Because you're not dealing with unaccompanied children who arrived alone at the border, but these are children who are coming to the border with their parents, and are separated, and the parents are detained under DHS control and oversight. And my guess is that they are being united when there's a final jurisdiction being made as to the outcome of the parents' status.
ARBULU: That's my guess.
LEMON: Before the agreement which the administration has decided the solution to the crisis of family separation is to get rid of the 1977 federal court decision that strictly limits a government's ability to keep children in immigration detention. So they're trying to figure out how this is going to -- what's going to happen at least legally with all of this. But my question is, to you, this has been horrific to watch this, it's been horrific to...
LEMON: ... to see some of the videos, and to hear some of the audio. What do you think the turning point was?
ARBULU: Well, I think the -- when you talk about separating children who are three months of age -- here's another fact, a year ago, we were told that Bethany was handling children average age about 12.
[22:35:15] Today the average age is seven, so it's going down. So, I think that the focus on the most vulnerable population, children, who cannot communicate for themselves...
ARBULU: ... who are barely able to say words, and can only speak -- if they can speak is the Spanish, and some may have disabilities, and special needs. So all those factors I think come into play, and...
LEMON: But you say the audio of the crying babies really made a difference?
ARBULU: Of course. And I think all of that comes into play. You're talking about a human issue -- a human rights issue, not only a civil rights issue.
LEMON: Yes. Thank you, Mr. Arbulu. I appreciate your time.
ARBULU: You're welcome.
LEMON: When we come back, this is what the President said just yesterday.
(BEGIN VIDEO CLIP)
DONALD TRUMP, PRESIDENT OF THE UNITED STATES: When you prosecute the parents for coming in illegally, which should happen, you have to take the children away.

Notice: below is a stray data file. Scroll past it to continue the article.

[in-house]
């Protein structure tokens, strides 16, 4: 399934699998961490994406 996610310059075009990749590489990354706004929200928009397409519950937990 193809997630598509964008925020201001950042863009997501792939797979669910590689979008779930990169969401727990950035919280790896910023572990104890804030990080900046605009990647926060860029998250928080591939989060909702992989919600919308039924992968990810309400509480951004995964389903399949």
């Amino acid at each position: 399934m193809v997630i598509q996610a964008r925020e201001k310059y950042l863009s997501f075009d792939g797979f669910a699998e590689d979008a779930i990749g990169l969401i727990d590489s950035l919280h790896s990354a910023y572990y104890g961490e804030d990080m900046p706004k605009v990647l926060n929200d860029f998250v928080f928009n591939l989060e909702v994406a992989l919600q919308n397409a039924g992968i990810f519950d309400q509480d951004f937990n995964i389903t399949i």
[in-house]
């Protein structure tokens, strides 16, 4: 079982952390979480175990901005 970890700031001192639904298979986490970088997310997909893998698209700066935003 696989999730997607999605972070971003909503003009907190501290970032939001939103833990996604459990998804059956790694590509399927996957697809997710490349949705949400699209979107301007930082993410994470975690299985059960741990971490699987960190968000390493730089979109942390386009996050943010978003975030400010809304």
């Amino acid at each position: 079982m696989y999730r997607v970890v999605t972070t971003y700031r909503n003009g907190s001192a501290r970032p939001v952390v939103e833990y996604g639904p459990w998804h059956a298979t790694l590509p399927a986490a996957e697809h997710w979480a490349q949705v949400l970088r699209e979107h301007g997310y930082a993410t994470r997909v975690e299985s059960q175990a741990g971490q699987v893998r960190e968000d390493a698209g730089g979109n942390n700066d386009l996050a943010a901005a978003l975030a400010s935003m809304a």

(END VIDEO CLIP)
LEMON: So now he's reversed himself. So what exchanged from yesterday to today?
[22:40:00] (COMMERCIAL BREAK)
LEMON: President Trump caved today after intense pressure from Congress, his family, and the American people to stop the separation of parents and children at the border. So let's discuss now with CNN Political Commentators Joan Walsh, National Affairs Correspondent for the Nation, Ana Navarro, a Republican Strategist, and Steve Cortes, a former Trump campaign Adviser.
Good evening, thank you all for coming on again. As I say every time this is an important conversation. So let's make the most out of it. Ana, were you surprised to see the President cave to the pressure today?
ANA NAVARRO, POLITICAL COMMENTATOR, CNN: I was and I wasn't. Listen, the pressure, the national outrage over this issue had built up to beyond the boiling point. The minute you start seeing Republican groups, right, Congress people, senators, evangelicals, faith leaders, business leaders, the chamber of commerce, it was endless.
It was an endless array of outrage from all sorts of sectors in the United States, including corporations, United Airlines, American Airlines, it was on the media. It was all over the place. As I have told you before, everywhere I went I heard people speaking about this.
And so, what you see is a guy who cares about ratings, who cares about approvals, who cares about T.V. coverage, succumbing and caving in. What you see is a guy and an administration that has been revealed through this to be a bunch of folks that are cool, callus, cynical, lying, incompetent fools.
LEMON: Since you mentioned it -- Steve, let's talk about the handling of this because I don't think that you'll disagree that there was a level of incompetent here because the President says that it wasn't a law, and I think you even said that, it turns out that it was law, it turns out it wasn't a law.
He said that he couldn't do this, Congress had to do it. That was wrong, he backtracked on himself today. And then he said it was the Democrats fault. So, what is going on here? Especially as someone who's had to come on for last couple of days, and defend this, what's going on here?
STEVE CORTES, POLITICAL COMMENTATOR, CNN: Right, well, first to be very clear, I said for a long time the President was inaccurate went he said that he had no control over this. You know, he clearly did. For example, he could have defaulted to the Obama and Bush policies of catch and release. Now I think that was a terrible mistake. But he could have made that choice.
LEMON: Did you say that in our conversation on Thursday or Friday? I don't recall, maybe you did.
CORTES: I certainly said it on television, I'm not sure if I said it on your show, but certainly said it on CNN that he clearly had a choice. I think that's a bad choice. And by the way, I really think right now, quite frankly, what he's done is -- I'm not sure what the giggles about, I don't think I've made any jokes yet.
What he's done right now, I think is tell his base, and frankly people like me that we're going to take the risk, we're going to try to put this in the Congress, and we're going to try to put it on the courts. But we're going to take the risk of America having...
LEMON: What's funny, Ana?
NAVARRO: Seeing you...
CORTES: What did I say that's funny? Why are you laughing?